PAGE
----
I think you will find that there are others out there just as afraid as you, who need a good friend as much as you do. You have to be careful, but you don’t have to be alone.

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Crisis!

It’s Narcissist Friday!     

 

Narcissists thrive in unstable times.

Think about that for a moment. When a company is in crisis, who is hired to lead? Very often it is a narcissist. It may not be much of a crisis, just a concern about dealing with brand or competition. The company board seeks new leadership with new ideas and a willingness to change without regard to traditions or even compassion. The threat is that the old ways might bring the company down, so someone who can set aside those old ways is desirable.

Enter the narcissist. Great promises. Great ideas. Amazing self-confidence. Ability to say one thing and do another. Ruthless, dedicated, innovative, strong. Narcissists are hired to lead companies that are in crisis or feel the threat of a crisis.

When someone is in trouble and vulnerable, who is there to help? Often the narcissist. The narcissist is on the spot, ready to help. He thinks quickly, makes decisions without regard to opinions or culture, and gets things done. Few people can handle life’s crises as well as the narcissist.

And neither companies in trouble nor individuals in trouble do well at seeing the strings attached to this help. They are just so happy to move forward with some hope that they don’t watch for the red flags. Companies spend resources, merge with other companies, and lose valuable employees while the narcissist leads. Yet, the real cost of that leadership is ignored because of the reassurances of the narcissist. Individuals sacrifice money, supportive friends, jobs, and more as the narcissist directs their lives. But they don’t see the dangers until later.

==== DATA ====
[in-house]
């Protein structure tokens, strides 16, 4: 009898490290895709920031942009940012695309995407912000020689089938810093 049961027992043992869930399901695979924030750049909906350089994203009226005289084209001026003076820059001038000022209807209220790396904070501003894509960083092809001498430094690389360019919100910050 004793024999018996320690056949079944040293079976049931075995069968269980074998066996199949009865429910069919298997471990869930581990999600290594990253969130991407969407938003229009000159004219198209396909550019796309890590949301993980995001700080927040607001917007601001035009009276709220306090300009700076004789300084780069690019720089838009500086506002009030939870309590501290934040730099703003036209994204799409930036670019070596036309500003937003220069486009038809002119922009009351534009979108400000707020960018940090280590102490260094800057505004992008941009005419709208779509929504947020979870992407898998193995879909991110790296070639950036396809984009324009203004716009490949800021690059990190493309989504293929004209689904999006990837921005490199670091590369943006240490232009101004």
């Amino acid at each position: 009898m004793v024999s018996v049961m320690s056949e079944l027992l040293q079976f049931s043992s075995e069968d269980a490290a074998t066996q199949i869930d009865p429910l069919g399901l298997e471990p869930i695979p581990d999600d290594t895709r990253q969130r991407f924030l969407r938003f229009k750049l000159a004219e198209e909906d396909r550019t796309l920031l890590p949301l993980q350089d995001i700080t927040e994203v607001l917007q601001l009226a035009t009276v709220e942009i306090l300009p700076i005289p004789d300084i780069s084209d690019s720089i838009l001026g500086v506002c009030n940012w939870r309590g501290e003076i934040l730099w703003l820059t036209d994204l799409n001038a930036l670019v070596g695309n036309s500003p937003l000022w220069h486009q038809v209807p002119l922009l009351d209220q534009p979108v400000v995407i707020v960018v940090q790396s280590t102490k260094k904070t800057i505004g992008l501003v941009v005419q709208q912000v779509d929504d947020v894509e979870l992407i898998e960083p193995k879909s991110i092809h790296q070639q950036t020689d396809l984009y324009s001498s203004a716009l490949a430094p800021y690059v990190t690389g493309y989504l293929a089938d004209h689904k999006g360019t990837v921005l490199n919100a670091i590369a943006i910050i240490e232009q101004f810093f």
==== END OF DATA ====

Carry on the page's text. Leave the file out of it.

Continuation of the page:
Later, when the new ideas fail and the changes reveal their weaknesses, the narcissist walks away a winner. The company suffers great loss, but the narcissist moves on with a generous severance package. The individual finds himself or herself almost destitute of resources and support, but the narcissist moves on to “help” someone else. All because the crisis blinded them to the real costs of trusting the narcissist.

Narcissists are planners and manipulators. They are opportunists. They seem to be able to smell vulnerability. Like wolves watching the sheep, they know who is weak and can be separated from the flock. And they present themselves as heroes, deliverers. Always able to embellish past accomplishments, to turn failures into someone else’s fault, the narcissist appears to ride in on a white horse to save the day.

So, here’s a thought: if narcissists thrive in unstable times, then would it not be in their best interest to stir up trouble and keep the instability going? Those who live and work with narcissists know that unpredictability and tension are part of the relationship. Constant criticisms and comparisons, pitting people against each other, gossip, and lies—these are common tools in the narcissist’s toolbox. When the narcissist comes into the church, strange divisions seem to develop. When the narcissist comes to the workplace, the competition level rises and cooperation suffers. When the narcissist enters your personal life, stress and distress become the order of the day.

I am convinced that narcissists deliberately stir up trouble so they can use crisis to make themselves look important and needed. They don’t care what happens, except that they get the benefits. If there is no stress for them to use to their advantage, they will create it.

At the risk of sounding political, I have to ask: is it a coincidence that the rise of narcissism in our culture is accompanied by a rise in tension and division? Doesn’t it seem like there are people who do very well in these times of crisis? People who get rich and powerful during the distress? People who really don’t care about the “collateral damage” that follows their pronouncements and decisions? We are beginning to define leadership, in business and government, in narcissistic terms. The idea that leaders are servants, spending themselves and their energies on behalf of the people, just doesn’t describe what we see. Compassion and love are rarely part of the leadership our culture celebrates.

When you feel the tension around you rising, or the stress in the group increasing, look for a narcissist. And prepare yourself.